But Clinton sought to co-opt the GOP's rhetoric, memorably declaring early in his address that "the era of big government is over." And even as he used the power of his office to block many Republican efforts to roll back government, he largely set aside his own plans to expand its reach in such areas as health care. By blurring the contrast between himself and the GOP, Clinton made himself a frustratingly elusive target, but set up a campaign that avoided most major issues.
The difference between Obama's approach and Clinton's reflects the personalities of the two men, but also the times.
Clinton, for all the adulation he now receives from the left, entered national politics trying to break the hold that liberal interest groups had on his party and criticizing what he called the "brain-dead policies of both parties." Obama, for all his professed desire to create a "post-partisan" political culture, comes from a notably more liberal tradition.
More importantly, the political center toward which Clinton tacked has eroded so much in 16 years that Obama probably could not follow Clinton's model even if he wished to.
America's political parties have grown more polarized. Democrats have moved somewhat to the left; Republicans have shifted many steps to the right, according to political scientists who have analyzed congressional votes, issues positions and polling data. Policy ideas that only a decade ago characterized the conservative side of major debates - a mandate that individuals buy health insurance in a regulated market, for example, or a "cap and trade" system to limit pollution - are now excoriated by Republicans.
Over the past year, in which he sought and failed to achieve a "grand bargain" with Republicans on the federal budget, Obama learned painfully just how little ground remains in the political center.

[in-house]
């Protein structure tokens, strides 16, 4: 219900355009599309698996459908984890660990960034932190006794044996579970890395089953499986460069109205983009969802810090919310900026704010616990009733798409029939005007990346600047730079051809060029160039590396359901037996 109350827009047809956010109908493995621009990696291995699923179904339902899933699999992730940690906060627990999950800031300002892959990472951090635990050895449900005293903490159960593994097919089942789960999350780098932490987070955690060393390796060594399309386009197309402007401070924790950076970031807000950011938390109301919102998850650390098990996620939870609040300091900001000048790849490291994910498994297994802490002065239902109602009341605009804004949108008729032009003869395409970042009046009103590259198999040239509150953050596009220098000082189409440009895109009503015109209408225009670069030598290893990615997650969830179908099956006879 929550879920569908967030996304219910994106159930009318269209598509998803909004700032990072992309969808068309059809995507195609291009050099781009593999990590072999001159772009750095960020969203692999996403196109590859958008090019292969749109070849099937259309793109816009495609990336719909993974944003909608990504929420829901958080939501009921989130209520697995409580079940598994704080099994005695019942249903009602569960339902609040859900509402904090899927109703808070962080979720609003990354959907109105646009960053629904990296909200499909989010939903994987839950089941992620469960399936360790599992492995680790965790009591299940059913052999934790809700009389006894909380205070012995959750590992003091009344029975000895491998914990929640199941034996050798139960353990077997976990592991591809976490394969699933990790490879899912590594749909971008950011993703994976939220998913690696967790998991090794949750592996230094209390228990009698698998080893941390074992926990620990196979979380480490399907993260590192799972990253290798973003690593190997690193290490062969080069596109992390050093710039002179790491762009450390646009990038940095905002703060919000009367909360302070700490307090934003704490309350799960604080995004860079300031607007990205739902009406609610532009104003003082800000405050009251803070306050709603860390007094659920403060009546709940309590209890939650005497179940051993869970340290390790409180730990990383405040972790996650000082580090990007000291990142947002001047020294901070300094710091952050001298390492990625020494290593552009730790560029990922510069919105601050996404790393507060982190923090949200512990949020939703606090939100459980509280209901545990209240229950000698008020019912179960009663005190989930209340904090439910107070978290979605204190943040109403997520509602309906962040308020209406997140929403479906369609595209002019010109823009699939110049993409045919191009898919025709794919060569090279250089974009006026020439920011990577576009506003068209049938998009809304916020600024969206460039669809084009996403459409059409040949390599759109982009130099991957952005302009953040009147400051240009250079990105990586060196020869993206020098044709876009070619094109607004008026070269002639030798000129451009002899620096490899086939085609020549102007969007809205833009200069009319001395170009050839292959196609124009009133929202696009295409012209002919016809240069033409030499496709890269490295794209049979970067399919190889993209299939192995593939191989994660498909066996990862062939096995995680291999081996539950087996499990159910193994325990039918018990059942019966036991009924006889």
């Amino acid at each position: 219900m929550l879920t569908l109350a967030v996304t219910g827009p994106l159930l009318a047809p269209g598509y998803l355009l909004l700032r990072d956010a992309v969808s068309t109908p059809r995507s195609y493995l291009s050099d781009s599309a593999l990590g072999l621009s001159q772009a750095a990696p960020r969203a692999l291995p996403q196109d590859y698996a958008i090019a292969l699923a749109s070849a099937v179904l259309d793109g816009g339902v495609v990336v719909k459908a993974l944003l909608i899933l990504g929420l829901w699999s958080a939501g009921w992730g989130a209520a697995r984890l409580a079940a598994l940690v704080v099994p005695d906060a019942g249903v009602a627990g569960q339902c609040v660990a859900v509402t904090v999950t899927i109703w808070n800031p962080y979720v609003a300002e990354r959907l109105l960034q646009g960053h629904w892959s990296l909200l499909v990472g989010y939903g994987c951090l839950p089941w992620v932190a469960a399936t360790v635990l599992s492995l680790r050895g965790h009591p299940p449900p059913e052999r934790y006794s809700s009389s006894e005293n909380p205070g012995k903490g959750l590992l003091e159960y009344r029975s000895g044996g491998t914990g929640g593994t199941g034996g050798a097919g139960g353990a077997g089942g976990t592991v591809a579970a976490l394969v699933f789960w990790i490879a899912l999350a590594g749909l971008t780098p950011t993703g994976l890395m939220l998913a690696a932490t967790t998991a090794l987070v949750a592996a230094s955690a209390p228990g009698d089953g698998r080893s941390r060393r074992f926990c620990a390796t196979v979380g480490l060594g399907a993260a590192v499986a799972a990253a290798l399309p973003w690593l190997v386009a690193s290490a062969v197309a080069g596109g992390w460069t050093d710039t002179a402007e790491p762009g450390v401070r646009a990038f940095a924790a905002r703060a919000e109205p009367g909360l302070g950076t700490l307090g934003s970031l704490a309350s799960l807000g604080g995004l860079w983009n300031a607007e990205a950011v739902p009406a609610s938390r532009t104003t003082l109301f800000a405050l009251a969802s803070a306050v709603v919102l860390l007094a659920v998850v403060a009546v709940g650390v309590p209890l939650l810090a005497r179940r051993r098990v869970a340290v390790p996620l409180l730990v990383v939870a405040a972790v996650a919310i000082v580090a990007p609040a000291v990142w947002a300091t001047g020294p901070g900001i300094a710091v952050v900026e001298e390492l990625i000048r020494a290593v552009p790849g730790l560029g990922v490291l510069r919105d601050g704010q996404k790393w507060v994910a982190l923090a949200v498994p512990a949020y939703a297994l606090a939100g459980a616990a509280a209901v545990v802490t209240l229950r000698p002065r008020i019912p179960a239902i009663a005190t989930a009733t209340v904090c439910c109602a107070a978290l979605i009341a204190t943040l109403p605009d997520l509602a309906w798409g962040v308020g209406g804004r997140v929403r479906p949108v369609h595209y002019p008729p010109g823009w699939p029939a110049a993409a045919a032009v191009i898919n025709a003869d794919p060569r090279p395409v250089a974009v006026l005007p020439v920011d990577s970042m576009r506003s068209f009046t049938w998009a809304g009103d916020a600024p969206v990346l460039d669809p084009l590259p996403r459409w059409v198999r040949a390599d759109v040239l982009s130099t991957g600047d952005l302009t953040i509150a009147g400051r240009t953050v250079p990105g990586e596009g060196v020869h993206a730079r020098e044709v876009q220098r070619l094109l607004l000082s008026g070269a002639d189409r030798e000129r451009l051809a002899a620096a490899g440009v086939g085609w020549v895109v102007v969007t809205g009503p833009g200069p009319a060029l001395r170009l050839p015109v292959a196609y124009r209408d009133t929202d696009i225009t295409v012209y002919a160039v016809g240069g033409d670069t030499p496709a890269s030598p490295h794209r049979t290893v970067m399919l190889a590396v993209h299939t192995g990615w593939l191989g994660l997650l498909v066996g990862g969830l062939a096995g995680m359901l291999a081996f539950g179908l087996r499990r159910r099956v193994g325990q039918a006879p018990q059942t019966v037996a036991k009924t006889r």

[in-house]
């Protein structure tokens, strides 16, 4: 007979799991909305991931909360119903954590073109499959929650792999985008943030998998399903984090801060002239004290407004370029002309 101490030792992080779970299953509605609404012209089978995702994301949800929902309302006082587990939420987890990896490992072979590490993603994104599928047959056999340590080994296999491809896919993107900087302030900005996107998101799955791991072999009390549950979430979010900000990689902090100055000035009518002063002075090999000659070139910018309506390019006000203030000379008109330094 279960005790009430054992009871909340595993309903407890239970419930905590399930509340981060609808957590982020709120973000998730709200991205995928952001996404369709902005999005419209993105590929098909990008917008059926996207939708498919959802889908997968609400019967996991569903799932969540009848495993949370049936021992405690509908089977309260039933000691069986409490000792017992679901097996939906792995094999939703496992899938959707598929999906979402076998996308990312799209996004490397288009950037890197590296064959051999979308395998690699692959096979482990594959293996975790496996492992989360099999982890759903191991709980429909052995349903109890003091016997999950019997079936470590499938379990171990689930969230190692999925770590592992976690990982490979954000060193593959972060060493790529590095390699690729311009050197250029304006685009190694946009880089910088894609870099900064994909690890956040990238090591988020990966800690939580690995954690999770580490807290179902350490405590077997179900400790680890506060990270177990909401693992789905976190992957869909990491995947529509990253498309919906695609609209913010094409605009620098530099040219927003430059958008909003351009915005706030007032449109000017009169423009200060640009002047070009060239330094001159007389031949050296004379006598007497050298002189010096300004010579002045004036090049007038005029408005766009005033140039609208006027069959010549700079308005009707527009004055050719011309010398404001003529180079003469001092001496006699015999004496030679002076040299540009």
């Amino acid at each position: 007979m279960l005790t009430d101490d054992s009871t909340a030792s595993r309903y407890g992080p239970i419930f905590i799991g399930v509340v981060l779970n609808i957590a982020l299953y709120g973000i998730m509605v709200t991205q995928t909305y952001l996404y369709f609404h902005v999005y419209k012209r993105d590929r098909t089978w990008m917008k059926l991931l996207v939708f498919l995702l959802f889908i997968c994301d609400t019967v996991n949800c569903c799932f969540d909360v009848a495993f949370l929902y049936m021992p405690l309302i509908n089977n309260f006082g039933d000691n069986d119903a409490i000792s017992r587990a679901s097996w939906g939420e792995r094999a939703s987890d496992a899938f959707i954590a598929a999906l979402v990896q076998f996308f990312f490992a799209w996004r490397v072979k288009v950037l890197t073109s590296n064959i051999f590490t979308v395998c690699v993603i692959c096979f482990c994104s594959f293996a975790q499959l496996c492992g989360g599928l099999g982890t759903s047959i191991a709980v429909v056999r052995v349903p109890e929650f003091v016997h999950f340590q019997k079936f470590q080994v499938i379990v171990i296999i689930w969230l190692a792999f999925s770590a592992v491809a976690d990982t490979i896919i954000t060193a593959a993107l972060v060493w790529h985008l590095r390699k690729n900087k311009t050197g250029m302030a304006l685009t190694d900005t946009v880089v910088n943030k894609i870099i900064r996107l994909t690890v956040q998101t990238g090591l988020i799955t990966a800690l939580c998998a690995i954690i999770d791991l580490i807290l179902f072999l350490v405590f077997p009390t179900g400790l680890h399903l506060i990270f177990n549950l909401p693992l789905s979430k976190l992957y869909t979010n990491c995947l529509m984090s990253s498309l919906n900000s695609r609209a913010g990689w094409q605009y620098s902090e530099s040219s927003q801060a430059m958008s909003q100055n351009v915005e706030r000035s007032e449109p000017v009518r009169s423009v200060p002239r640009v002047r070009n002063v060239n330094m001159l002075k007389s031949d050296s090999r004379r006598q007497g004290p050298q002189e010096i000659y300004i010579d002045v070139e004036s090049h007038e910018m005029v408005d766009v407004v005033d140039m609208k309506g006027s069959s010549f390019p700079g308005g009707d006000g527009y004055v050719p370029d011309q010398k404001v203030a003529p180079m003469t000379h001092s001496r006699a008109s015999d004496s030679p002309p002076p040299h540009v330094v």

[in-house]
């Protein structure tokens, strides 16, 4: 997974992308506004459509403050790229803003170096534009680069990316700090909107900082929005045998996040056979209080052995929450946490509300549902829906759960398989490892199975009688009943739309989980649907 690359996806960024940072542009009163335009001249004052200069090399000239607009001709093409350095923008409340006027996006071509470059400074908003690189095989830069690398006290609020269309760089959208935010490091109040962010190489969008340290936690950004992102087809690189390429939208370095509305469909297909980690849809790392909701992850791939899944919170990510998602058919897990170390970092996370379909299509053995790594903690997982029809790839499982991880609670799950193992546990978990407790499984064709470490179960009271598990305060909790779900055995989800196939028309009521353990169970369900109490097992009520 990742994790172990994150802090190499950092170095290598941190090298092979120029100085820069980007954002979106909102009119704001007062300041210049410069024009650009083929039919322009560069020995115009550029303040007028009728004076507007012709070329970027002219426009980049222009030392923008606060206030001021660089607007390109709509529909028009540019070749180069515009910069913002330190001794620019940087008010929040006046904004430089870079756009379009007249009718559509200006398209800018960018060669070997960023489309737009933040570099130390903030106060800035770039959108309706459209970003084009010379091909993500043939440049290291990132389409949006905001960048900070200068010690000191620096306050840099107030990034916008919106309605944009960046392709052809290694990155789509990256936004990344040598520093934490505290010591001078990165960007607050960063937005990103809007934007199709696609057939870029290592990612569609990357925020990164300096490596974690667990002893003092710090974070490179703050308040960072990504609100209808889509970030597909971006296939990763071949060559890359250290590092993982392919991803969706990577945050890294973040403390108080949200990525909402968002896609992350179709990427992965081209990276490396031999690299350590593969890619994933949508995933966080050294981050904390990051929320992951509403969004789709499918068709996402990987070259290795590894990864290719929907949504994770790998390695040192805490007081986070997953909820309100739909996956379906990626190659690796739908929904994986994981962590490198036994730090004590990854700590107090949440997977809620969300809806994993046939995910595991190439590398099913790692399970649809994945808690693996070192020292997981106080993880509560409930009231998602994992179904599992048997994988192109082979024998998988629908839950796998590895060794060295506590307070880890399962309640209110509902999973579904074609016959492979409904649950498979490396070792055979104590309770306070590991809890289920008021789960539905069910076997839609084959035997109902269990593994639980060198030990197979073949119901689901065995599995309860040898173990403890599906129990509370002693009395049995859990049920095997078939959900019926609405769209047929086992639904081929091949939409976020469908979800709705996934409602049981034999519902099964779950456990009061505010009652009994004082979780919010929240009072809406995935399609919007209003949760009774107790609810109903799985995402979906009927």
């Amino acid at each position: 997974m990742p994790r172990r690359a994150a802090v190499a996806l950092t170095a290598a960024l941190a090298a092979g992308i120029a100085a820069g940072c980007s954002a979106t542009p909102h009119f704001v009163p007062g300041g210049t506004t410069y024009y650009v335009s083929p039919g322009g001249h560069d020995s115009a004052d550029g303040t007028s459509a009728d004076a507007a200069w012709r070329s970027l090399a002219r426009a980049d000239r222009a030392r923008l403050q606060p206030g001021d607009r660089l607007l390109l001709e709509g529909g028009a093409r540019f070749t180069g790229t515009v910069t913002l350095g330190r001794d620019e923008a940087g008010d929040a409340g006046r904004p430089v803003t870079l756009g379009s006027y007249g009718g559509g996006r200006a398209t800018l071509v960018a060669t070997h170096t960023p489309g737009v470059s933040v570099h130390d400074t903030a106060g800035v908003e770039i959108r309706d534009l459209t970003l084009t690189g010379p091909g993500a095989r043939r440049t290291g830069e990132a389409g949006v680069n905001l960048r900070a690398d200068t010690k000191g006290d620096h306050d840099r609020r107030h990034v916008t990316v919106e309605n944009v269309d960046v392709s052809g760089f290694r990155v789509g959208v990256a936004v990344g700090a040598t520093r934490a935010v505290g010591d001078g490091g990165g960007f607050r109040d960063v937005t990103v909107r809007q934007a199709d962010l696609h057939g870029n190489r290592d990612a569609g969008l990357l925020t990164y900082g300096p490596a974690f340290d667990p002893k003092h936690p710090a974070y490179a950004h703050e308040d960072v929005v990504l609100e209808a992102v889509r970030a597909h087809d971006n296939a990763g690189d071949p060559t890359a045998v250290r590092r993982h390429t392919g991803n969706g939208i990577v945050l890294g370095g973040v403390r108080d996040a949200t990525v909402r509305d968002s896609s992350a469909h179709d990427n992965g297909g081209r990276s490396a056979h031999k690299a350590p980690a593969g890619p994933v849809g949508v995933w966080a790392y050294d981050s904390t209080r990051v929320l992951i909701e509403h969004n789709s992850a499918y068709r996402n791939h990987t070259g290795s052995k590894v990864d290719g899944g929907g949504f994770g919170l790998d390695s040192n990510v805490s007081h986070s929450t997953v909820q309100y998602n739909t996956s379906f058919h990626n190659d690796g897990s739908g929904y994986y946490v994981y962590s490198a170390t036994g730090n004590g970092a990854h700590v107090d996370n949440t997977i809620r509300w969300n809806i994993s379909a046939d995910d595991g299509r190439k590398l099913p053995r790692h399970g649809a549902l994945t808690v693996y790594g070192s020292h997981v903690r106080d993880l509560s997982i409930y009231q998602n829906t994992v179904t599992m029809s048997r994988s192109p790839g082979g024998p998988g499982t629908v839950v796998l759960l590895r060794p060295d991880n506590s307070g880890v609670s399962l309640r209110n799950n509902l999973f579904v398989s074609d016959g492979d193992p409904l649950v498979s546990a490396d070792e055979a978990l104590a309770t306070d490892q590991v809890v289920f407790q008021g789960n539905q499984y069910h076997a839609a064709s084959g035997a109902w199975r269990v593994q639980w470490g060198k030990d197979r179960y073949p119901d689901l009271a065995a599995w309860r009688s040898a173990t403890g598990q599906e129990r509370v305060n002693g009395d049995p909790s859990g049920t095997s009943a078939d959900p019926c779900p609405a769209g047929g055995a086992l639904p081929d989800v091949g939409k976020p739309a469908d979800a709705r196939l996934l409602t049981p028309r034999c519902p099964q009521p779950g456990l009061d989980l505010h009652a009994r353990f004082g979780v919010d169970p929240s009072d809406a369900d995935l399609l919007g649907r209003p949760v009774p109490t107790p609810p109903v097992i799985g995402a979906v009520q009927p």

"Obama knows he has 44 percent of the electorate" to start with, and in a country as divided as the U.S., "44 percent is a big number," said Peter Hart, the Democratic pollster. He's decided "I'm going to keep those people on board, then we'll go after everyone else."
Getting the rest of the way to a majority depends on persuading a handful of crucial voters in the middle who find themselves tugged in two directions.
On the one hand, voters - including those who call themselves independents - hold a deeply skeptical view of government and its ability to help them. Fewer than one-third of voters have a positive view of the size and power of the federal government, a share that has fallen steadily since the early years of Bush's tenure, according to a series of Gallup polls.
At the same time, pollsters have found a sharp and rapid increase in the percentage of people who doubt the Republican idea that America has no class divisions. In 2009, a majority of both Republicans and independents said they saw little if any conflict between rich and poor, according to a survey by the Pew Research Center. Now, more than two-thirds of Americans, including those independent voters, say they think such conflicts are "strong" or "very strong."
In the balance between that skepticism of government and the acknowledgment of class conflict, the 2012 election could be determined.